I’m always struck by the small things that distinguish my home town in southeast Missouri from my adopted home, the Upper West Side of Manhattan. I’d never really noticed until today, for instance, but the only houses that are architecturally “modern” in any recognizable sense are a half-dozen Frank Lloyd Wright knockoffs built in the late Fifties. Similarly, you rarely see reproductions of modern art on anybody’s walls. It’s as though time had stopped in 1900. None of the video stores carries more than a handful of “older” films (i.e., made prior to 1975). I was astonished to find Citizen Kane and Casablanca at the neighborhood video store this afternoon. And while our local cable service offers Turner Classic Movies as part of its regular package, TCM isn’t included in the program guide published each day in the local newspaper. To find out what’s showing, you’ve got to buy TV Guide or go on line.
I went Christmas shopping this morning, driving 30 miles to the nearby college town where most of my former neighbors do their “serious” shopping. It has a medium-sized mall and two movie theaters that show about 10 first-run features on any given day–nothing out of the ordinary, though I did see You Can Count on Me at the older theater a couple of years ago. From my point of view, the most important store in the mall is a Barnes & Noble, the only good-sized bookstore in the immediate vicinity. (The sole bookstore in my home town is a small shop that deals in used paperbacks.) I noticed that none of this year’s National Book Award nonfiction nominees was in stock, not even Carlos Eire’s Waiting for Snow in Havana, the winner. On the other hand, I did find five copies of the trade paperback edition of The Skeptic: A Life of H.L. Mencken, a pleasant surprise.
After I finished shopping, I treated myself to a frappuccino in the Starbucks café attached to the bookstore, and took a closer look at the mural on the wall above the serving counter. It portrays an oddly eclectic, vaguely PC assortment of authors seated in an imaginary coffeehouse: Isaac Bashevis Singer, Franz Kafka, Pablo Neruda, Rabindranath Tagore, Zora Neale Hurston, Virginia Woolf, Raymond Chandler, D.H. Lawrence, Carl Sandburg, Edith Wharton, and somebody named Hughes (presumably Richard, the author of A High Wind in Jamaica, though I don’t know what he looked like and so can’t say for sure). I didn’t check, but I doubt if many of them were represented on the shelves of the store.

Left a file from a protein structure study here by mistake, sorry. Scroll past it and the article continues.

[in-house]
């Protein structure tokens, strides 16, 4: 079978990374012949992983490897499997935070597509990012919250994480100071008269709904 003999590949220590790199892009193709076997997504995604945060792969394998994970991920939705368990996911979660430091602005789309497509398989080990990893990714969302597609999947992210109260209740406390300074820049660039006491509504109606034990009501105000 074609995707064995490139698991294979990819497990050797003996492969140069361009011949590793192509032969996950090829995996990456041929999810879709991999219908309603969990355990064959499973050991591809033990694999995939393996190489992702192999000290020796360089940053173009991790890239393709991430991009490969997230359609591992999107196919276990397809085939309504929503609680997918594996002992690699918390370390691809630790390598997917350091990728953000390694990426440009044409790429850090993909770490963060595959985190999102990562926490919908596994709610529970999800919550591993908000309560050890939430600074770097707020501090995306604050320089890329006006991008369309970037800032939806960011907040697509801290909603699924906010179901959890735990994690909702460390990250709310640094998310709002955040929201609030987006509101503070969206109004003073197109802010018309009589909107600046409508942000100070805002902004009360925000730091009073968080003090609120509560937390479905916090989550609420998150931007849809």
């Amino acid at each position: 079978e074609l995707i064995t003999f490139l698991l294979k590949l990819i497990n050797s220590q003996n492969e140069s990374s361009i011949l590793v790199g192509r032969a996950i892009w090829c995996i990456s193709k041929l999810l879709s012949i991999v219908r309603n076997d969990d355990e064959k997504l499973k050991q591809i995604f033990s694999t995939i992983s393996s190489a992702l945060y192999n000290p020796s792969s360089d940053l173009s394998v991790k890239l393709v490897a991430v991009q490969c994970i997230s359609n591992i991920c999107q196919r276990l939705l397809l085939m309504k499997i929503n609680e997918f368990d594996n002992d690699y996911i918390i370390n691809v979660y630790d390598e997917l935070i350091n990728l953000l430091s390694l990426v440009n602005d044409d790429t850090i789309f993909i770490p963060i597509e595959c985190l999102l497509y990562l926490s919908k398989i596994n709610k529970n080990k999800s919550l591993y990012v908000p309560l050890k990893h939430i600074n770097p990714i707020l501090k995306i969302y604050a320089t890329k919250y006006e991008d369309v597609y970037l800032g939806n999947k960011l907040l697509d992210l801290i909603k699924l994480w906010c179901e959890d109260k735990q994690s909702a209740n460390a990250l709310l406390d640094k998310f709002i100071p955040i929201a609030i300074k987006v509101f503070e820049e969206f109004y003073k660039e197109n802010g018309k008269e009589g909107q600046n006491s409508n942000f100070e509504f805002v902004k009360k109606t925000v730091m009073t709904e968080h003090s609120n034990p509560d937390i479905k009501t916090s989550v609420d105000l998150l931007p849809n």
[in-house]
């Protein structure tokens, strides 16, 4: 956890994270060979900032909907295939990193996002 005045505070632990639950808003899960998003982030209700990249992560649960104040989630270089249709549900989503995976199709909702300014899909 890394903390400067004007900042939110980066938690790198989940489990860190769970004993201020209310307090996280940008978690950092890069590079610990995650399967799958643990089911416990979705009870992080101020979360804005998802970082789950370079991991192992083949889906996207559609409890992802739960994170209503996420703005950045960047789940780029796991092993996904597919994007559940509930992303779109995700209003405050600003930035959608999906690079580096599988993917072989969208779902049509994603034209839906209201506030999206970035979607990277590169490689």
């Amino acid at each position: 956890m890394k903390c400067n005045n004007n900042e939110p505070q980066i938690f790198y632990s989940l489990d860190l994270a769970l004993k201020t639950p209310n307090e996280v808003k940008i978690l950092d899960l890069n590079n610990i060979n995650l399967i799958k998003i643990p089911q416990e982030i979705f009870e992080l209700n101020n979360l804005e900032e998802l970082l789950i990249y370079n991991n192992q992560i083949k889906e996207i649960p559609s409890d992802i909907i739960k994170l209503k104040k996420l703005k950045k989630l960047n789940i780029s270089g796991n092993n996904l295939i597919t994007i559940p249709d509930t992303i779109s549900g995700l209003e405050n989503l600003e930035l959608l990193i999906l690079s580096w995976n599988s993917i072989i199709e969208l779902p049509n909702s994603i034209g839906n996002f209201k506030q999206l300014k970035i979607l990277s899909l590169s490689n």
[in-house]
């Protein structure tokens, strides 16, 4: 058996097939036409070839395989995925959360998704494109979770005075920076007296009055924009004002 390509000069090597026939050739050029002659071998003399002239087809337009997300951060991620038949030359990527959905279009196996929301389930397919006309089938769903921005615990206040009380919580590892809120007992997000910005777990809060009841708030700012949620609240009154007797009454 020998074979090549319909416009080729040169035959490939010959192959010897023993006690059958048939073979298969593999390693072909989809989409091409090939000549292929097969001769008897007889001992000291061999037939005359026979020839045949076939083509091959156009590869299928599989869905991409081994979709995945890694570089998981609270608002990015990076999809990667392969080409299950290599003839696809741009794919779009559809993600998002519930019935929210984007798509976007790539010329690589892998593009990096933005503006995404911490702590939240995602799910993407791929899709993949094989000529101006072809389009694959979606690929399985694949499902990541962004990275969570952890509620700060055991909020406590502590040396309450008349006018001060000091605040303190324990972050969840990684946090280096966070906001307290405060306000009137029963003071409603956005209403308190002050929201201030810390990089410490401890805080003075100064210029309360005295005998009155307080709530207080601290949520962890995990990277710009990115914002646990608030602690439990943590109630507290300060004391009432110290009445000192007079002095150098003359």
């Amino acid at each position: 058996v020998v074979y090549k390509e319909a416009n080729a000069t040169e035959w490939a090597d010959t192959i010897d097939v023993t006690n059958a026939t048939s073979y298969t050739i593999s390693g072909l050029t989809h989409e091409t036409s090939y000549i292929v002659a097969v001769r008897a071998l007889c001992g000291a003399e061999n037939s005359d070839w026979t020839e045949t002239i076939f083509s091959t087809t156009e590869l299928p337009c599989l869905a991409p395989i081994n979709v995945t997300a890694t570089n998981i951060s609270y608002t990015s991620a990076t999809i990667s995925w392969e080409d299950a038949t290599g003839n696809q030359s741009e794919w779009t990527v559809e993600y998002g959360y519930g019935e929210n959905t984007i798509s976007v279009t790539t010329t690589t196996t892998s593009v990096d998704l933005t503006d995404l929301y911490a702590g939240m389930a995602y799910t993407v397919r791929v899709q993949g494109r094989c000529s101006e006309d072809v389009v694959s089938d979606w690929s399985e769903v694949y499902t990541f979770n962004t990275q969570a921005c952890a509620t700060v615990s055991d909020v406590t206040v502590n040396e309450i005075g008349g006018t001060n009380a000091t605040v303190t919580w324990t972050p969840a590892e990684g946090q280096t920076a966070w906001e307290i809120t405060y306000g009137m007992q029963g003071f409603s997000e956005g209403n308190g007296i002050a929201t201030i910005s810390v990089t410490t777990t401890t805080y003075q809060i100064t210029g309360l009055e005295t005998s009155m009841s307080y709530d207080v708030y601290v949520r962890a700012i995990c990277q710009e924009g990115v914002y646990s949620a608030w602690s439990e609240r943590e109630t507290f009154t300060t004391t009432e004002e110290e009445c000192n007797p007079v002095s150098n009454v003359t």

I’m not being sarcastic or dismissive, by the way. Growing up in a small town gives you a different perspective on chain bookstores, just as it causes you to see the Wal-Mart phenomenon from the point of view of the people for whom such stores are an unimaginable boon. (The first Wal-Mart outside Arkansas was built in my home town.) The Barnes & Noble where I shopped today isn’t remotely close in quality to any big-city bookstore, independent or otherwise, but it’s still a vast improvement on nothing. When I was a boy, people in southeast Missouri went to the library or did without. Now they can drive 30 miles to the Barnes & Noble, or order from amazon.com. Times are changing, slowly but surely—but slowly.